• The Wall Street Journal reveals that the U.S. monitors via satellite Syria’s stockpiles of chemical weapons to make sure that they will not fall into the hands of the Islamists. This comes primarily in response to concerns raised by the Israelis, who also fear that those weapons could be used by the al-Assad government in a war of diversion against them. On its side, the Jerusalem Post revealed that the IDF is meanwhile preparing for this eventuality.

L’Orient-Le Jour propagates a controversy which surfaced on the Web after the release of a video showing Colonel Riad al-Asaad. The chief of the Free "Syrian" Army has shaved his mustache and let his beard grow. Could he be an Islamist?

Gulf News echoes the statements of Lebanese MP Walid Jumblatt. According to the leader of the Progressive Socialist Party, the Al-Qaeda announcements were orchestrated by the al-Assad government to discredit the Free "Syrian" Army.
There is just one problem: it is difficult to understand how and why Damascus would have recruited and sent Habdel Hakim Belhaj to organize the armed opposition, or how and why it could have manipulated Ayman al-Zawahiri making him call for its own overthrow.

• A debate in the columns of The National is pitting Anthony Elghossain against Brian Kappler. The former argues that the principle of the responsibility to protect can be invoked by regional organizations (NATO, GCC, Arab League) to intervene in Syria. The latter points out that such a precedent could also be used by the CIS, or the SCO in other situations, which would render international law null and void.

• The Saudi Gazette reports on the intervention by Great Imam Ahmed El-Tayeb of the Al-Azhar University of Cairo, calling on the Arab League to take strong action against the "killing machine of Bashar al-Assad."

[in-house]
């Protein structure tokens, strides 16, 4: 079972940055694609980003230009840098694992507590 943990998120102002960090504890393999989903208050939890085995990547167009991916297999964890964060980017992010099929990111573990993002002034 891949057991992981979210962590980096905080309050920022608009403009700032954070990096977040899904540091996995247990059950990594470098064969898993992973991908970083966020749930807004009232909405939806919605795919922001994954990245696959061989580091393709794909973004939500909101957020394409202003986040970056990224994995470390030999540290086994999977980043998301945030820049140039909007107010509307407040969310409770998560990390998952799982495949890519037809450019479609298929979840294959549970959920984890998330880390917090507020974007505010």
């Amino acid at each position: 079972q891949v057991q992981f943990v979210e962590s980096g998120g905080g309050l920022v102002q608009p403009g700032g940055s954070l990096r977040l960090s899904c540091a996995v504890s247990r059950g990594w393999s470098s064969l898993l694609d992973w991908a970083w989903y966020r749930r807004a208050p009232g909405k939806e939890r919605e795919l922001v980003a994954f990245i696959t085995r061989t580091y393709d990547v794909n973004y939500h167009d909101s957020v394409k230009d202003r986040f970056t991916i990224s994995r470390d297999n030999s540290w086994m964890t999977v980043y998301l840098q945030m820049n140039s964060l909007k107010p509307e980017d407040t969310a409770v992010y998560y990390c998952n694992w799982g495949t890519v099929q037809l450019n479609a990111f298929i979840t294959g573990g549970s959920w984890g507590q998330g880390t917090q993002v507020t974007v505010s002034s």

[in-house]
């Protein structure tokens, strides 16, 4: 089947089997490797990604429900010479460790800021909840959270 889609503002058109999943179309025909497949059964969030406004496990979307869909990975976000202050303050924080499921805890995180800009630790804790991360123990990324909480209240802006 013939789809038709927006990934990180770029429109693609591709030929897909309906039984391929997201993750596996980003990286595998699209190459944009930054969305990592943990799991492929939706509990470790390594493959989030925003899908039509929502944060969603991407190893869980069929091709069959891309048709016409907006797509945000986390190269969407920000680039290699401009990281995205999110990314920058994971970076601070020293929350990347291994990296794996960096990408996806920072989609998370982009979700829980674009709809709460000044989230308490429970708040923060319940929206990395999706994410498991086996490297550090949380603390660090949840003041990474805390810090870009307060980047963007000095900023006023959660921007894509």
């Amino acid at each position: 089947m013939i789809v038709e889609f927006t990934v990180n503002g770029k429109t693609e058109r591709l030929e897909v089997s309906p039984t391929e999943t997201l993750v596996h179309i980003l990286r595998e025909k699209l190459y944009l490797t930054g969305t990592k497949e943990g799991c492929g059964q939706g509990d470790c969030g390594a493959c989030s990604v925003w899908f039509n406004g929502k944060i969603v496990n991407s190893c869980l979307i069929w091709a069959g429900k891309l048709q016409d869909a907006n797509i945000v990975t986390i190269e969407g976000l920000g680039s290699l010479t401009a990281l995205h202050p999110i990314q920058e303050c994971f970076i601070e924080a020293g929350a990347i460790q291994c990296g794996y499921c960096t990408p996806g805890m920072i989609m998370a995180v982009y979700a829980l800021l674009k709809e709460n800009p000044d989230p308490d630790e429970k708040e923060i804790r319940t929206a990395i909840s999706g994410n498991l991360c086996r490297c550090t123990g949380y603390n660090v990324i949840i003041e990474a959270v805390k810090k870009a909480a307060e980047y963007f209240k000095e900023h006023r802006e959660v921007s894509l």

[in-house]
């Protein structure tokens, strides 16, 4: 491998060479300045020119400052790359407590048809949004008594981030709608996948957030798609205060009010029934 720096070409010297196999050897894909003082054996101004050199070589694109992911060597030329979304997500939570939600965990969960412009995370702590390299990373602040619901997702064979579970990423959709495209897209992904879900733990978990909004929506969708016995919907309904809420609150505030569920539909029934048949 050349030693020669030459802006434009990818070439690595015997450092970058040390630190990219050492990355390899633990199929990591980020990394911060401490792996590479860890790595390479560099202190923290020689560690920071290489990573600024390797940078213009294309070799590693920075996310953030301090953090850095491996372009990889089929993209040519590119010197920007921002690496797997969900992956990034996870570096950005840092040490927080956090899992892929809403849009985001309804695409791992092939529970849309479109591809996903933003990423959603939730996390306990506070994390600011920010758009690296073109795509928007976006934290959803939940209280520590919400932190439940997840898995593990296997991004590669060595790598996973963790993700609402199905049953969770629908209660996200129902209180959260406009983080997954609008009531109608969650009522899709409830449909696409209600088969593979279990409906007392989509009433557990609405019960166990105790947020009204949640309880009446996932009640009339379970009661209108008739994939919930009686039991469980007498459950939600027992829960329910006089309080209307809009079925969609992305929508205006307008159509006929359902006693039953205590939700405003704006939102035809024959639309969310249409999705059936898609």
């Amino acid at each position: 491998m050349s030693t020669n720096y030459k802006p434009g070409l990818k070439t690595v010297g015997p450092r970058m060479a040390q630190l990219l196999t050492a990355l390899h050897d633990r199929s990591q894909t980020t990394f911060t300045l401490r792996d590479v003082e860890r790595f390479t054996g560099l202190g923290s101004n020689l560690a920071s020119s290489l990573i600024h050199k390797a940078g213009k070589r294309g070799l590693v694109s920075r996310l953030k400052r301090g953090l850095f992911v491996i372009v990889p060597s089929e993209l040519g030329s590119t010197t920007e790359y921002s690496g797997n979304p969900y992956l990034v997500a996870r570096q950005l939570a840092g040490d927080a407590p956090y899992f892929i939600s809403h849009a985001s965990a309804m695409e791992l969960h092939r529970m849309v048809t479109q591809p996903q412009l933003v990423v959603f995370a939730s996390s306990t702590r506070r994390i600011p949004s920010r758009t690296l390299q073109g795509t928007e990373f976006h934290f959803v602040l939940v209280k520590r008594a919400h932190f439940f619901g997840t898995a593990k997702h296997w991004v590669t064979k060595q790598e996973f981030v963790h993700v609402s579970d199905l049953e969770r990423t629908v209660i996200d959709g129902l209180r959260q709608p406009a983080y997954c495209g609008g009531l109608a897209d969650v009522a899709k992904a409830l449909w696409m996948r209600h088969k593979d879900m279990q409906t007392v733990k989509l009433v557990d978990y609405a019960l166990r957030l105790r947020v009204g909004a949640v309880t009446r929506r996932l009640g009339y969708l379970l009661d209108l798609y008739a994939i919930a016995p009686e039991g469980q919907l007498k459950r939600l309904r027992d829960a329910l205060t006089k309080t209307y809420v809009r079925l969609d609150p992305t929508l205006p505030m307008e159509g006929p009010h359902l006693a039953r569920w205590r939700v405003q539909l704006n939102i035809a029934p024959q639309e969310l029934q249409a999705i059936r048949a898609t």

• In the China Daily, He Wenping deplores that Westerners use their dominance in the media to propagate only their opinion on Syria, stifle other world voices and lead a smear campaign against Russia and China who do not share their views.

Photo of the day

© Muzaffar Salman, Associated Press

The photo mostly used worldwide to illustrate articles on Syria was taken in the suburbs of Damascus. A child on a bike walks past Loyalist soldiers with portraits of the "tyrant" on their vehicle.

On the face of it, there was no ideological reason to promote this uninteresting photograph. Unless it is designed to prepare Western public opinion for a policy reversal. The child does not feel threatened by the soldiers, and they do not inspire fear. The graceful movement of the officer descending from the truck is more reminiscent of a ballet than a dictatorship.

Cartoons of the day

© The Globe and Mail

Bashar al-Assad covers his ear to shut out the cries of his people.

© Pang Li, China Daily

The Chinese were hurt in their national pride when Ambassador Susan Rice said she was "disgusted" by their veto. In this drawing by Pang Li, the Chinese Panda who is dressing the wounds of the peace dove is accused of having injured it by the United States, seen holding a handgun which is still smoking.